In Amy Tan's "Two Kinds," the narrator reflects on her childhood relationship with her mother and their battle over what each wanted for her future. Being a child prodigy was not what Jing-mei wanted for herself, and she subverted all of her mother's attempts to push her to greatness. It damaged their relationship, but she accepts her mother's gift of the piano that caused so much drama in their lives. After her mother's death, she is philosophical about their difficulties; she recognizes that there was love between them and that she had learned a great deal about herself through their tribulations.
In "Thank You, Ma'am," readers only know that Roger wanted to say more than "thank you" to Mrs. Jones. He did not have the words, but Hughes leaves readers with the impression that he had learned from her that a life of crime would not be his direction in life. Mrs. Jones recognized that Roger was neglected but not yet too far into delinquency that he couldn't be saved.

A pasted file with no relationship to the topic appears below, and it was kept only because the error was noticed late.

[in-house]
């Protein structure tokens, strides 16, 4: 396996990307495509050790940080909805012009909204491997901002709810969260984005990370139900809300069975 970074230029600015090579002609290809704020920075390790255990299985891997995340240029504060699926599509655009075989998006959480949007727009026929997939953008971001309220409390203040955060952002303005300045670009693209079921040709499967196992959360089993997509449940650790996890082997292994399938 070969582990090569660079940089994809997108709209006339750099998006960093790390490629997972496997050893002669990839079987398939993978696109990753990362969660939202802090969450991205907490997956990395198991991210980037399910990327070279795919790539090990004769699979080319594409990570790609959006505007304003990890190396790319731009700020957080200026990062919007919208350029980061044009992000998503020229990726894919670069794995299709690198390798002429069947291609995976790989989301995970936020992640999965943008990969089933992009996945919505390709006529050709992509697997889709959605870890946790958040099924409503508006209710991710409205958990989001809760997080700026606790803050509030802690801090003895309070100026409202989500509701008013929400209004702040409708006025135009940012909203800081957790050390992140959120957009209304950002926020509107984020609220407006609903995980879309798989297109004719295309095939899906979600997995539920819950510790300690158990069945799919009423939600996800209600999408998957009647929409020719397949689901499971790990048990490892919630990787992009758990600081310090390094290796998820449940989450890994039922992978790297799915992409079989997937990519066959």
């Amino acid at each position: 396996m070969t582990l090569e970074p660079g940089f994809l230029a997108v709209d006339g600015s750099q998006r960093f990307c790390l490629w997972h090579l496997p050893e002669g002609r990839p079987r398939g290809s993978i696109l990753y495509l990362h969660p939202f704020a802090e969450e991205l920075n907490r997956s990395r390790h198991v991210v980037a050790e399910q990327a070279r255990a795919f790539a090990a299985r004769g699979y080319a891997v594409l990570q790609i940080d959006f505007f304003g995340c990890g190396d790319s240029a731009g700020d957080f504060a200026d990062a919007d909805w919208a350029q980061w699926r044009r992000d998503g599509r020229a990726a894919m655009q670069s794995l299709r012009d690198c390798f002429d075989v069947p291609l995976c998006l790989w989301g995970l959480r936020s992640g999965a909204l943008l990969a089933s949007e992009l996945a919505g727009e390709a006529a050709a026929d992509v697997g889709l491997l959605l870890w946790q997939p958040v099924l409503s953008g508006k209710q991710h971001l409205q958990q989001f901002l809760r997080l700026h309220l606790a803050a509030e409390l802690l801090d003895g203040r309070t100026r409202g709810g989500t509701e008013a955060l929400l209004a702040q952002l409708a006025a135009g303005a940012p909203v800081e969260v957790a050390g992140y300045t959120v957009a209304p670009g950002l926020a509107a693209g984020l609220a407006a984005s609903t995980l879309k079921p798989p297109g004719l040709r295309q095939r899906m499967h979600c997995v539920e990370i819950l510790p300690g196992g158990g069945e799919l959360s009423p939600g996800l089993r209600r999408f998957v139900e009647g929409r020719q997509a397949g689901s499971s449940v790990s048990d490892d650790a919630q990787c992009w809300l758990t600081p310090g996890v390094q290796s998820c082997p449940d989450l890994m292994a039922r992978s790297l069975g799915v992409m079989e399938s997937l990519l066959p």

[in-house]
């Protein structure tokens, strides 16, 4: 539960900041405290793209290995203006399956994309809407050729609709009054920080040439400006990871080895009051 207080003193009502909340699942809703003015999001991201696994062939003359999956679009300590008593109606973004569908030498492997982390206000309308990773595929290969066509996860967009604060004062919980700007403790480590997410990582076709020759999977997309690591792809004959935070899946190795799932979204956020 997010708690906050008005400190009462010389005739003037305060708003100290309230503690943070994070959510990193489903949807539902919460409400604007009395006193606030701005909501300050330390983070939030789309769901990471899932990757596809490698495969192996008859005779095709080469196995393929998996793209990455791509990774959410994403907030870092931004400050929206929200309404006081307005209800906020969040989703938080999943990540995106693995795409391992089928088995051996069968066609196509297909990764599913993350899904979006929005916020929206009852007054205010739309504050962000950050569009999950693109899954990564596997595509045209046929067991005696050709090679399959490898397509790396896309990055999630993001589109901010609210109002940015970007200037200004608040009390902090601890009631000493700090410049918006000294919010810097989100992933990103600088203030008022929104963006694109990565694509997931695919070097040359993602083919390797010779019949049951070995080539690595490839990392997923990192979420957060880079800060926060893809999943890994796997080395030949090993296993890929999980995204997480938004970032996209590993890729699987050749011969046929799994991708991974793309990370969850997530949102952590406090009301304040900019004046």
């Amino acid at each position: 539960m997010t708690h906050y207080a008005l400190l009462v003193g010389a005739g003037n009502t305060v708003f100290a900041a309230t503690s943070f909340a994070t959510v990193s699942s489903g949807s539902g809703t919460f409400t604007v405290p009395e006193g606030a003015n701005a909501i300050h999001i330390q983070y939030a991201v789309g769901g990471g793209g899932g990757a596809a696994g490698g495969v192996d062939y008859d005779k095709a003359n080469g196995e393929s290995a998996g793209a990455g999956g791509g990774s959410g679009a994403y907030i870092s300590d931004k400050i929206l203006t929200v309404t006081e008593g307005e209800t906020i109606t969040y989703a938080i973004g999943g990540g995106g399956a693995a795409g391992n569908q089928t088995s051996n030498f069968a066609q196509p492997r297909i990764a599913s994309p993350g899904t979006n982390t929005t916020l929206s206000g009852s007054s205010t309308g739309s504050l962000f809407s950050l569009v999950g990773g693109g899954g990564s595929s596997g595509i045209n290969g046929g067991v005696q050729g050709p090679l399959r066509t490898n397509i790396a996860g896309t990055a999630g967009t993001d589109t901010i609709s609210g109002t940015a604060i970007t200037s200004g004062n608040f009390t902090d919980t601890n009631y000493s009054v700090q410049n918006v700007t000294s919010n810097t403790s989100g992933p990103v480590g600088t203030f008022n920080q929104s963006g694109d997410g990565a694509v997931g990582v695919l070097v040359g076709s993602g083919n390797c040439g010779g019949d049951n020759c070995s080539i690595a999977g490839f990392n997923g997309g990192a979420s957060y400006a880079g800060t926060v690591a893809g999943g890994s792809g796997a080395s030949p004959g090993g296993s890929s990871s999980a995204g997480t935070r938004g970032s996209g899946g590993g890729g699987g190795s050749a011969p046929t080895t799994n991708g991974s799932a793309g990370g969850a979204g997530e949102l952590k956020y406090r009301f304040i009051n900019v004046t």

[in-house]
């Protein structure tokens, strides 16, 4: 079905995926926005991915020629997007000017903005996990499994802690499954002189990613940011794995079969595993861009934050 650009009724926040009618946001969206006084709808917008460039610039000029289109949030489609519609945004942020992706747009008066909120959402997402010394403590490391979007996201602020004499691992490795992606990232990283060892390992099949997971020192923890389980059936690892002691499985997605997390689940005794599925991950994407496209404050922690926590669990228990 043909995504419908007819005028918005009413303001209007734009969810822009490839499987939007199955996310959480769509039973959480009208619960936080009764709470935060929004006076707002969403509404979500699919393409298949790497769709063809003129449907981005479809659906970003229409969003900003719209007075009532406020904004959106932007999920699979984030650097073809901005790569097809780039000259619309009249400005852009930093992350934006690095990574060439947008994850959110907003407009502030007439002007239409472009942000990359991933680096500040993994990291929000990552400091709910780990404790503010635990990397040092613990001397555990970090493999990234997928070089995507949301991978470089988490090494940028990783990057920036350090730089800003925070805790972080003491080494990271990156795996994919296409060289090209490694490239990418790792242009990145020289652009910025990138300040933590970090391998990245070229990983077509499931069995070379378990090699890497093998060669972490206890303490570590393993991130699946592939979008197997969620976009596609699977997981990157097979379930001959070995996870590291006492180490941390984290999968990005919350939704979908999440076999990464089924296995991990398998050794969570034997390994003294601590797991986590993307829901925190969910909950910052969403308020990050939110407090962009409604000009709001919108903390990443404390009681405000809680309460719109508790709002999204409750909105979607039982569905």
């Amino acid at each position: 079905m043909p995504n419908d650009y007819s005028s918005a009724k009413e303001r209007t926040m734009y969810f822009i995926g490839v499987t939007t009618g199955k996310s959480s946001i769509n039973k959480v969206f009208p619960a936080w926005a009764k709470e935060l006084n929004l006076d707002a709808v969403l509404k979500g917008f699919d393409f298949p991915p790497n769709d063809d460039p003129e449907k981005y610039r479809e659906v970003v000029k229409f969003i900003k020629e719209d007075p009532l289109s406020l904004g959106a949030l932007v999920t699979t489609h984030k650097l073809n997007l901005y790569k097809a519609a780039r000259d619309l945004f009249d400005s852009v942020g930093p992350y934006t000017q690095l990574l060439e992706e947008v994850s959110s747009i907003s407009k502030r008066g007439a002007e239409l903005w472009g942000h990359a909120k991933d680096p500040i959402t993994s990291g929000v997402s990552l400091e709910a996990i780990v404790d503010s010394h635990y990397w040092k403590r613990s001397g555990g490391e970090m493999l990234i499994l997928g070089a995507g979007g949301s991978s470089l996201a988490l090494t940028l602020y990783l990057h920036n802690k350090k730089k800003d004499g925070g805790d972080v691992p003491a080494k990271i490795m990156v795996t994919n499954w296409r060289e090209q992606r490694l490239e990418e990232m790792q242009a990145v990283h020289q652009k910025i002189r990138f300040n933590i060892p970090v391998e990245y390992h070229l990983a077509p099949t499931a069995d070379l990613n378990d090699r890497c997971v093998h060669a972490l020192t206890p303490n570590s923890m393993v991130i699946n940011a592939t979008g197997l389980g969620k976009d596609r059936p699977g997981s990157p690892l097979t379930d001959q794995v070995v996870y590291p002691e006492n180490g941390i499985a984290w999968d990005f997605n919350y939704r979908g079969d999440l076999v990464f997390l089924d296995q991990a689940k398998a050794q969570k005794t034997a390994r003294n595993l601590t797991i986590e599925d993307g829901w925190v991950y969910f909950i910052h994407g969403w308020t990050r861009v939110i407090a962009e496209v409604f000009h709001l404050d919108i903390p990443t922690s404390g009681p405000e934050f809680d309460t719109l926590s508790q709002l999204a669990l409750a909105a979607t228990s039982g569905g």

It is not known, since readers do not follow Roger into adulthood, what kind of man he became. Jing-mei becomes a success, but not perhaps in the way her mother desired. The stories are similar in that they suggest that adult influence in a young person's life is unpredictable. The stories are different in that readers only know that an adult Jing-mei achieves the success she wants for herself on her own terms, despite her mother's efforts to shape her, whereas Roger's future remains unknown, leaving readers to reach their own conclusions about how life turned out for him.